Constantly asking “WHY” is like digging yourself so deep into a bottomless pit that you start to lose sight of the light. I’m finally learning how to move forward, stop asking questions to which I can’t possibly have the answers to, and focus on being happy and strive for my goals.

~DIVA~

Chris xo.

You ARE Beautiful

My ex boyfriend and I broke up late last year.

The last few months have amounted to one of the most emotionally arduous times of my life, as I was left to cope with the aftermath of ending something I thought was set in stone. However, I hadn’t initially realized that the pain, the sadness and the sudden blast of insecurity that I was presented with stemmed from the actual relationship itself.

My ex boyfriend was verbally abusive and emotionally unstable, the extent to which is difficult to measure in a few short words. The psychological scars have made the healing process that much more convoluted, with numerous highs and lows along the way. The relationship and its inevitable end had atrophied my spirit. I was left lost, confused, resentful and, deeply hurt. I was broken.

The most debilitating outcome of a verbally abusive relationship is its fatal impact on one’s self esteem. I lost complete confidence in myself; from my decision making skills, to the ability to communicate properly, to my mannerisms, my accent, my vocabulary, my lifestyle, my cultural background and upbringing, to my friendships, my family and, the value of my life. Taking that back on one’s own terms is difficult due to the insidious nature of the abuse and the manipulation on the part of the abuser. In reality, my mind had already fully consumed the toxicity of the words.

How does one detoxify? Initially, I sought solace in the comfort of friends and family, I abided by healthy living guidelines, I read, I wrote, I listened to music, and I opened my heart to the healing properties of creativity and mindfulness.

But that wasn’t enough. I struggled. He popped sporadically and constantly into my stream of thoughts; he was everywhere. Every moment I thought I had achieved an inkling of happiness, I thought of him, and just like that, I’d remember the insults and viral words he spat to hinder my self-worth.  My memory worked against me. Without fault, I’d delve deep into that feeling of worthlessness that I had grown accustomed to during our year-long relationship. I wasn’t healing. Something deeper, within me, had to change – the perception and belief in myself.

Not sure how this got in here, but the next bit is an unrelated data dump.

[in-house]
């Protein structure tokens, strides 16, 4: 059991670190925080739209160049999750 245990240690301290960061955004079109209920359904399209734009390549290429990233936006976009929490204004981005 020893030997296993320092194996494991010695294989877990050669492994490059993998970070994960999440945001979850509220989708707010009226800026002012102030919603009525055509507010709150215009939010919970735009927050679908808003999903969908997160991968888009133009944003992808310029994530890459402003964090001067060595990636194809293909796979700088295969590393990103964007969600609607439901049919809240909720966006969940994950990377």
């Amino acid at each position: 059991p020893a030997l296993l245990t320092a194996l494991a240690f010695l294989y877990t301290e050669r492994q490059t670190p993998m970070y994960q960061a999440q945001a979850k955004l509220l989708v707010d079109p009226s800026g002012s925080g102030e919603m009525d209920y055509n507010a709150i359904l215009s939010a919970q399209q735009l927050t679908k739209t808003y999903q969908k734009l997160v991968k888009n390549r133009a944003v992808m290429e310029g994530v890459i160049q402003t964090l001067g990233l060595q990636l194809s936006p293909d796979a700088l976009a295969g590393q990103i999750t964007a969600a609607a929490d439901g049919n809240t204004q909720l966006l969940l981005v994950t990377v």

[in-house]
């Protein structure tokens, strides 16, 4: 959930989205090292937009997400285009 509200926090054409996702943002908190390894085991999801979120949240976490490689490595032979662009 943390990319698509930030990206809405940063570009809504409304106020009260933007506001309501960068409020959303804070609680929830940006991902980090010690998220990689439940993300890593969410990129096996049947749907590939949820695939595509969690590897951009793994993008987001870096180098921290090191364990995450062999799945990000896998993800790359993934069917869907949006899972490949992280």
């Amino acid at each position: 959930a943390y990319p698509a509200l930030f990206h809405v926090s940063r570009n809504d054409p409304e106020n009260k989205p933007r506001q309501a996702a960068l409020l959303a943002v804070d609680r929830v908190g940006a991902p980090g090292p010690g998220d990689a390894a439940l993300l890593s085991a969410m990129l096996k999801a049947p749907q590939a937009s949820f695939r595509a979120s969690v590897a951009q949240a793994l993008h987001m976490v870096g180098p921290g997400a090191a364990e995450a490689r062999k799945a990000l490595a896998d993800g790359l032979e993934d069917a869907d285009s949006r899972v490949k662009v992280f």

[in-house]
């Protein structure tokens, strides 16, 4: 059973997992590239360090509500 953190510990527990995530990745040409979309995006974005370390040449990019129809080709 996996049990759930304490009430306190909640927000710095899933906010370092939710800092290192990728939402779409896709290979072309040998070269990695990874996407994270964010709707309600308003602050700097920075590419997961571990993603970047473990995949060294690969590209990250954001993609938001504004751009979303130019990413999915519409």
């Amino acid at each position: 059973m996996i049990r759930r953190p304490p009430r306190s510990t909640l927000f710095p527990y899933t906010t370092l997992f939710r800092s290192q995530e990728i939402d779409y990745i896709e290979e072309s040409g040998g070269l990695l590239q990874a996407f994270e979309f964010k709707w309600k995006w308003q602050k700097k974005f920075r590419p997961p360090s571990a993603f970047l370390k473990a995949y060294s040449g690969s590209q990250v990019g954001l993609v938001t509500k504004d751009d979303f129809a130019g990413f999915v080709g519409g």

During this time, a colleague (mentor) of mine had been helping me daily in keeping me on track with staying positive, optimistic and confident. After one of many nightly conversations with him regarding my struggle, I arrived at work the next morning to find the following painted on the ceiling above my desk:

Image

This was my colleague’s gift to me.

When I find feelings of sadness, anger and worthlessness creep up due to a memory of my ex boyfriend, I look up and repeat those words to myself. That is, I take myself back to that place which my colleague calls, “the truth.”

To those that currently struggle in abusive relationships and those that have struggled and are healing, remember that you are beautiful. As words will bring you down, words can also provide you with the means to rise above. Beauty does not lie in another’s control to affirm this for you. You just are. Believe it, and you are.  Once you believe and forget that someone may have been convincing you of otherwise, you will find yourself moving forward and, fundamentally, healing. This is where I find myself right now and it’s a nice place to be. The right people, the right frame of mind and the personal self-worth that I control, are allowing me to heal.

Here is my mentor-ish affirmation for you, fellow survivors, to reference during those times you’re feeling down: YOU ARE BEAUTIFUL.

~DIVA~

Chris xo.

Day #4: Signs of Verbal Abuse Continued

Undermining: Undermining is also verbal abuse. The abuser not only withholds emotional support, but also erodes confidence and determination. The abuser often will squelch an idea or suggestion just by a single comment.

Sarcasm: Sarcasm refers to the use of humor to mask belittling or threatening language. Thus the information is delivered in such a way so as to provide two distinct messages. The superficial message is that the intention is humor or levity while the deeper message is one that belittles, demeans or threatens. Because the deliverer uses humor to mask the message, the deliverer will try to deny the deeper message if confronted, thus leaving the receiver somewhat disarmed and unable to defend against the deeper message. Typically the person using sarcasm denies the deeper message so as to absolve him or herself from any wrong-doing and more insidiously try to infer there is something wrong with the receiver for their misinterpretation. This obfuscation of the receiver’s reality in this scenario is also a form of psychological abuse.

Forgetting: Verbal abuse may also involve forgetting. This may involve both overt and covert manipulation. Everyone forgets things from time to time, but the verbal abuser consistently does so. After the partner collects herself, subsequent to being yelled at, she may confront her mate only to find that he has “forgotten” about the incident. Some abusers consistently forget about the promises they have made which are most important to their partners.

Ordering: Ordering is another classic form of verbal abuse. It denies the equality and autonomy of the partner. When an abuser gives orders instead of asking, he treats her like a slave or subordinate.

Denial: Denial is the last category of verbal abuse. Although all forms of verbal abuse have serious consequences, denial can be very insidious because it denies the reality of the partner. In fact, a verbal abuser could read over this list of categories and insist that he is not abusive.